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Portable neuromodulation induces neuroplasticity to re-activate motor function recovery from brain injury: a high-density MEG case study

Abstract

Background

In a recent high-profile case study, we used functional magnetic resonance imaging (fMRI) to monitor improvements in motor function related to neuroplasticity following rehabilitation for severe traumatic brain injury (TBI). The findings demonstrated that motor function improvements can occur years beyond current established limits. The current study extends the functional imaging investigation to characterize neuromodulation effects on neuroplasticity to further push the limits.

Methods

Canadian Soldier Captain (retired) Trevor Greene (TG) survived a severe open-TBI when attacked with an axe during a 2006 combat tour in Afghanistan. TG has since continued intensive daily rehabilitation to recover motor function, experiencing an extended plateau using conventional physical therapy. To overcome this plateau, we paired translingual neurostimulation (TLNS) with the continuing rehabilitation program.

Results

Combining TLNS with rehabilitation resulted in demonstrable clinical improvements along with corresponding changes in movement evoked electro-encephalography (EEG) activity. High-density magneto-encephalography (MEG) characterized cortical activation changes in corresponding beta frequency range (27 Hz). MEG activation changes corresponded with reduced interhemispheric inhibition in the post-central gyri regions together with increased right superior/middle frontal activation suggesting large scale network level changes.

Conclusions

The findings provide valuable insight into the potential importance of non-invasive neuromodulation to enhance neuroplasticity mechanisms for recovery beyond the perceived limits of rehabilitation.

Background

Acquired brain injuries, such as traumatic brain injury (TBI) and stroke, commonly result in significant long-term disability [1, 2], affecting critical abilities such as movement control. With increasing TBI survival rates from conflict zones, there is a growing push for novel therapies, which break down prior conventional limits of recovery [3]. Innovations in rehabilitation are beginning to integrate technology advances, particularly with the underlying concept of promoting enhanced recovery through neuroplasticity [4, 5]. In terms of clinical implementation, one approach to translation is to demonstrate individual-level technology advances first and then scale to larger clinical applications. This approach enables a research-driven framework in which practitioners can better address issues and challenges related to “false hope” by evaluating new treatments through research [6, 7]. This is particularly germane to the increasing broader societal awareness of neuroplasticity and the potential role of neuromodulation [8, 9].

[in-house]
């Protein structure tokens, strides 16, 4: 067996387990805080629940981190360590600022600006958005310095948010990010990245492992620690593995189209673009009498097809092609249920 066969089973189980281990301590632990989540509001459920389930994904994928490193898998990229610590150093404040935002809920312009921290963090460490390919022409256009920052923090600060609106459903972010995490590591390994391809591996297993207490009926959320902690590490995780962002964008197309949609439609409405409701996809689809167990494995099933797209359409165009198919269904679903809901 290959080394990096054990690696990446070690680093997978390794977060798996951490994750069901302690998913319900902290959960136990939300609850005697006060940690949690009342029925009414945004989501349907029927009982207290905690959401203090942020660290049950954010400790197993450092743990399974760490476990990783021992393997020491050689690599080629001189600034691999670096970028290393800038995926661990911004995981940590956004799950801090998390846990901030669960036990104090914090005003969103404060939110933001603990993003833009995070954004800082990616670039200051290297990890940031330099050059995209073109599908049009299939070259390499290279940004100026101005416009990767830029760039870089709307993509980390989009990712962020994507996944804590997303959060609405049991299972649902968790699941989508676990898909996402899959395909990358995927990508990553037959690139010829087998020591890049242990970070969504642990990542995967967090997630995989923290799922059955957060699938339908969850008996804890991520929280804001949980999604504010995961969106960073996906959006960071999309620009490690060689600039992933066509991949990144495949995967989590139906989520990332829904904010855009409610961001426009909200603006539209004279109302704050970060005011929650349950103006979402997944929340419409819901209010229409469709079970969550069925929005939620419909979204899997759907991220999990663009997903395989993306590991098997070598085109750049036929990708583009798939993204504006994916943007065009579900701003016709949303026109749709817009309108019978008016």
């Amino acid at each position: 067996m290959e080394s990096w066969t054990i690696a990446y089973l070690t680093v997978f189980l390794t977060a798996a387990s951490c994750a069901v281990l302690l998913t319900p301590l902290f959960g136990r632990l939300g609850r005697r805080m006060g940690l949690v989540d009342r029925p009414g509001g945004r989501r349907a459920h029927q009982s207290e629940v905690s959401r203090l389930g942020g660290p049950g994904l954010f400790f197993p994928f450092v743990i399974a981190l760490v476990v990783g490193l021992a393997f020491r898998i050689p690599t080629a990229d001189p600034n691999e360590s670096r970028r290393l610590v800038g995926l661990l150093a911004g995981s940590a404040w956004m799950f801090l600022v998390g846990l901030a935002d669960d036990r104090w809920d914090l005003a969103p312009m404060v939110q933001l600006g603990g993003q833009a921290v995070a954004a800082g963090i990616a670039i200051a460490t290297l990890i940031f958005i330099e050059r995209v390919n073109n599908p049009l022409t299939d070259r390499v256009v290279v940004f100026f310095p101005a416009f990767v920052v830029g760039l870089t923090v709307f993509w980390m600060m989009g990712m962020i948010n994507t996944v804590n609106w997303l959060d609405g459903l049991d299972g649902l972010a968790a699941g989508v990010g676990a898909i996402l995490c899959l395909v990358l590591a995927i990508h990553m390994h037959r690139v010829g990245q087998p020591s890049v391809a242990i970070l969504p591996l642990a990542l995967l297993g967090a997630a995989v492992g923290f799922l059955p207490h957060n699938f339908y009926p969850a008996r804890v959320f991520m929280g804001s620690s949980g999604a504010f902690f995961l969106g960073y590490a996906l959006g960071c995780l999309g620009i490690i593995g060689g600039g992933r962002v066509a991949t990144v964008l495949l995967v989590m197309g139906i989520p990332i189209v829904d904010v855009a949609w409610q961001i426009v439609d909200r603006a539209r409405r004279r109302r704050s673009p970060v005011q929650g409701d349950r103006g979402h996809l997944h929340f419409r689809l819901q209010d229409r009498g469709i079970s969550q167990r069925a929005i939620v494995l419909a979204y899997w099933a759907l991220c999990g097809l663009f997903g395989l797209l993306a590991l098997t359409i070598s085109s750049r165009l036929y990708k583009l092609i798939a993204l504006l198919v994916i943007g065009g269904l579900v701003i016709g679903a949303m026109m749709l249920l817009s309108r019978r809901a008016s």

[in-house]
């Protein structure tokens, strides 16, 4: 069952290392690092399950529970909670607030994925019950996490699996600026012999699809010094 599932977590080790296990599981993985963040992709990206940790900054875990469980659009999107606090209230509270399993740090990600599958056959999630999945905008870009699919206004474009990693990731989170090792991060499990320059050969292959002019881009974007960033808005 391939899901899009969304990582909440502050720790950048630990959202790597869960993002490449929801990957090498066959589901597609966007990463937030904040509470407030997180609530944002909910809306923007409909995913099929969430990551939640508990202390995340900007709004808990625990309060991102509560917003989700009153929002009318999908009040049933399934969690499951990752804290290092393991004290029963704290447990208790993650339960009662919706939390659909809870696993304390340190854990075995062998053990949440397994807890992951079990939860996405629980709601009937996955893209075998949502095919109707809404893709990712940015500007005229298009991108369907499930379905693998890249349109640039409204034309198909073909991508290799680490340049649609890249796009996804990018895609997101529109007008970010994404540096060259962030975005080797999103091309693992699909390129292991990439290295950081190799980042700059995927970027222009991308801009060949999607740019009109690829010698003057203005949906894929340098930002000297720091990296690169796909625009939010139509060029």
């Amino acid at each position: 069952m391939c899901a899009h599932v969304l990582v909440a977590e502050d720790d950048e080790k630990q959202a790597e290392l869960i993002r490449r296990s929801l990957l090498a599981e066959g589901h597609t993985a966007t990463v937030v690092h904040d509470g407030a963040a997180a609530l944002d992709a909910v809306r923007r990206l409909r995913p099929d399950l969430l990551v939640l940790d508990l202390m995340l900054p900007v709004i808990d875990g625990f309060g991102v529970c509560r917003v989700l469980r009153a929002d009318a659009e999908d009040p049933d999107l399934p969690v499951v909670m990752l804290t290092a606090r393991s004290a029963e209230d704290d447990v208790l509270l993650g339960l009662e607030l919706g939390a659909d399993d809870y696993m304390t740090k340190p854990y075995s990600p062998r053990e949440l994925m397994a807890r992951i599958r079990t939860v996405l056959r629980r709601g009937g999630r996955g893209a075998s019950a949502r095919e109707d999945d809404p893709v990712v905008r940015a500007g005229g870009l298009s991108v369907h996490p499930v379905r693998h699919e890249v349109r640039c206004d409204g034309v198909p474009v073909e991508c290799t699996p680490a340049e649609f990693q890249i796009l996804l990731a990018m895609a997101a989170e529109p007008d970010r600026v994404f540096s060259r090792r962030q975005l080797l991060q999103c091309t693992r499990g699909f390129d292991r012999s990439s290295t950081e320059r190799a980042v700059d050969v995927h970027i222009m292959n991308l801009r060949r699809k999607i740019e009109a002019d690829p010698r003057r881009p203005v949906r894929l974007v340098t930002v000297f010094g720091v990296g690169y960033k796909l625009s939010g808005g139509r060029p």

Neuroplasticity generally refers to any adaptation process within the functional and structural aspects of the nervous system [10]. Neuroplasticity-related changes vary between healthy individuals compared to those with injuries or diseases and can be either adaptive or maladaptive in nature. Functional imaging, such as functional magnetic resonance imaging (fMRI), has been investigated extensively as a means to monitor and guide neuroplasticity-related recovery in rehabilitation [11]. Similar studies have expanded the multimodal imaging scope to include electro-encephalography (EEG) and magneto-encephalography (MEG) among others [12, 13]. Neuromodulation is increasingly being studied in terms of the ability to modulate neuroplasticity changes in the brain [4]. Neuromodulation through prolonged translingual stimulation has been shown to positively improved rehabilitation treatment outcomes, particularly balance and gait impairments, following brain injury [4, 14, 15].

In 2006, Captain (retired) Trevor Greene (TG) was attacked by a young male with an axe when on tour in Afghanistan and survived a severe open TBI. In 2016, D’Arcy et al. reported initial findings from an on-going investigation of TG’s unprecedented long-term motor recovery [16]. The overall objective continues to focus on pushing the limits of rehabilitation through neuroimaging and neurotechnology. TG’s injury largely involved motor function, with the axe impact damage extending along the axis of the mid-sagittal plane affecting frontal and parietal gray and white matter tissue, transecting the body of the corpus callosum (details below). TG’s rehabilitation objective involves recovering walking abilities, along with other movement-related impairments (e.g., rowing, as a former elite rower).